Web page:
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Tuesday, August 05, 2003

Demoliton 

We were in St. Louis over the weekend and managed to meet the workers that will be gutting the house. It is very exciting to see that work will (finally!) be starting. The house should be gutted down to the studs by the end of the week. After that is done, we need to level the house (the center of the house has sunk several inches), and move some walls so the plumbing, HVAC and plumbing work can start.

We discovered that the house is within walking distance to an area that has many restaurants, a post office, an Asian market and a number of botiques. We have never lived in a neighborhood that has such easy access to amenities like this, so we are excited!

Friday, July 25, 2003

Delays 

We got the contract from the contractor, but have encountered some delays. The way the contract is presented won't jibe with the construciton loan's payout system. This is how a construction loan works, at least for rehabs: The amount of the loan covers the purchase of the property, plus the amount required to rehab the house. The purchase price was paid out at the closing on the property. The rest is held in an escrow account with the title company and is paid out as expenses occur through its construction disbursing service.

When we want to pay a supplier or contractor, we submit a request to the title company for a payout, along with a sheet that indicates the amount and which budget item it applies to. The request is sent to an inspector. If the request is payment for supplies, then the inspector goes to the building site to make sure the items are there. The inspector approves the payout request and vouchers are prepared for the contractor or supplier by the end of the week. The payee can pick up the voucher at the title company, or it is sent by mail. The voucher cashes like a check. The contractor also has to sign a lien waver, which indicates that the contractor has been payed either the full or partial amount of what's due. This is to make sure that no liens are applied to the title. It all sounds very confusing right now, but the title company assures us it is easy. We'll see.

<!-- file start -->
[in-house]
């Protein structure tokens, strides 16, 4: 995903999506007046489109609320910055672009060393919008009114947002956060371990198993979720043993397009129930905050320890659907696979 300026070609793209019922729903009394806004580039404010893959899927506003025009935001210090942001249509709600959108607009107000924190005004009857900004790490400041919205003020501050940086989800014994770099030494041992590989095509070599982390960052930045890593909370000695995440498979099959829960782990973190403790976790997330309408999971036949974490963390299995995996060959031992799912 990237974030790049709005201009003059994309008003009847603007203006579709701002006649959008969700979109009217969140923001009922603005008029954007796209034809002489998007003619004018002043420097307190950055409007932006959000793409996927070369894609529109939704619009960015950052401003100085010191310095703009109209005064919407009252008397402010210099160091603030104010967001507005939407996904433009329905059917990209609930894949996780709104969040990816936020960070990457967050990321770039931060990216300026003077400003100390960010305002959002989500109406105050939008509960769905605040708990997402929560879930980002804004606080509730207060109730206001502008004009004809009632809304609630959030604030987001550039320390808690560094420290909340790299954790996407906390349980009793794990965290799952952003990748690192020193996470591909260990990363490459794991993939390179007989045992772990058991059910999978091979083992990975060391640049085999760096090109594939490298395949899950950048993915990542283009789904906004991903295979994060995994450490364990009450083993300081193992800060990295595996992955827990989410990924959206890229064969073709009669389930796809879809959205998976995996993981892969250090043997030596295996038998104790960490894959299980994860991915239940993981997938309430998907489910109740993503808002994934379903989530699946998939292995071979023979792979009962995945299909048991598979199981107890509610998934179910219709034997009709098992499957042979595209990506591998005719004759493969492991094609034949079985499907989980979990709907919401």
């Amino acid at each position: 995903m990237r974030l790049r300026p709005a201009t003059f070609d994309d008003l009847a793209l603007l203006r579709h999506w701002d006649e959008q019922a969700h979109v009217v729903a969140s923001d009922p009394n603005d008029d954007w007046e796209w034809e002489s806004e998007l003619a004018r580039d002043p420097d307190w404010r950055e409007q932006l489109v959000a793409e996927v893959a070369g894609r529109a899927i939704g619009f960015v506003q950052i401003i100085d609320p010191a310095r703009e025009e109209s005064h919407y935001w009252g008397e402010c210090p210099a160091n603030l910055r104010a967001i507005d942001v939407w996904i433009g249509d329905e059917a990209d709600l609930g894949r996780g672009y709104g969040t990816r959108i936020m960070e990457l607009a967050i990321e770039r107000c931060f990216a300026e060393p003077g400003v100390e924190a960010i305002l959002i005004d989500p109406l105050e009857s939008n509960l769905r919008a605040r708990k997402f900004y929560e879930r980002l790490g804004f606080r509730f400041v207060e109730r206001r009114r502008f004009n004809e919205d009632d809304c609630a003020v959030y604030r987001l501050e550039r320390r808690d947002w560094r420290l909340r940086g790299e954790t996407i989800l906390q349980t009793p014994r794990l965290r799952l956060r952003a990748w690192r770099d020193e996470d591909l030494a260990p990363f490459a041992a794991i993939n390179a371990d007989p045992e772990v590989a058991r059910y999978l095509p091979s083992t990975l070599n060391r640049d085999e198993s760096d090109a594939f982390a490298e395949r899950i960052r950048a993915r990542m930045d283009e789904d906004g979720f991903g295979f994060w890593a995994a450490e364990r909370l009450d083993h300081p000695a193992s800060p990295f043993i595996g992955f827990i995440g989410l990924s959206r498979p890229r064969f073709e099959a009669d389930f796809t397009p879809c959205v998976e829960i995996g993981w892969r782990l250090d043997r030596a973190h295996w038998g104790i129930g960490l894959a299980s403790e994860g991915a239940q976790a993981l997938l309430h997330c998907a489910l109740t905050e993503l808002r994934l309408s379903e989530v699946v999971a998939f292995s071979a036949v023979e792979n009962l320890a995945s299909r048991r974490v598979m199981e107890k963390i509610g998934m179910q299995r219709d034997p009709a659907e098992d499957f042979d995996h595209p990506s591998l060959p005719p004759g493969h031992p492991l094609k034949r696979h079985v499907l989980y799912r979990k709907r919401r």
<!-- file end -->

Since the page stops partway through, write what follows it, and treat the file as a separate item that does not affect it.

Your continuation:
Friday, July 18, 2003

Our progress so far 

We started searching for a house to rehab in St. Louis back in March. Although there are lots of possibilities, there is very little on the market right now. Investers are seeing people moving back into the city and are buying up vacant properties and sitting on them until the price goes up. Our house is a prime example of that. It has not been lived in since the owner died six years ago. The property has changed hands at least twice since then. Each time, an investor bought the property and put it right back on the market the next day--at double the price! We had looked at several buildings before buying. They were all either too small or in very dicey neighborhoods (We are willing to be urban pioneers, but not the first ones on the block!).

How did we find this house? After a weekend of fruitless searching, we were driving down a street and saw the house with a for sale sign out front. We stopped and looked around the house and immediately called our realtor. We signed a contract on it that afternoon. It was more more money than we wanted to pay, but we fell in love with it.

We closed on the property and the construction loan on June 16. We have exactly 12 months to make all the improvements we told the loan company we would make and turn the construction loan into a regular mortgage. We have hired a general contractor to do many of the major pieces of the project, including a new basement floor, all new plumbing, electrical and HVAC, a new roof, and masonry repair. My partner (did I mention he is a carpenter by trade?) and I will do most of the finish work.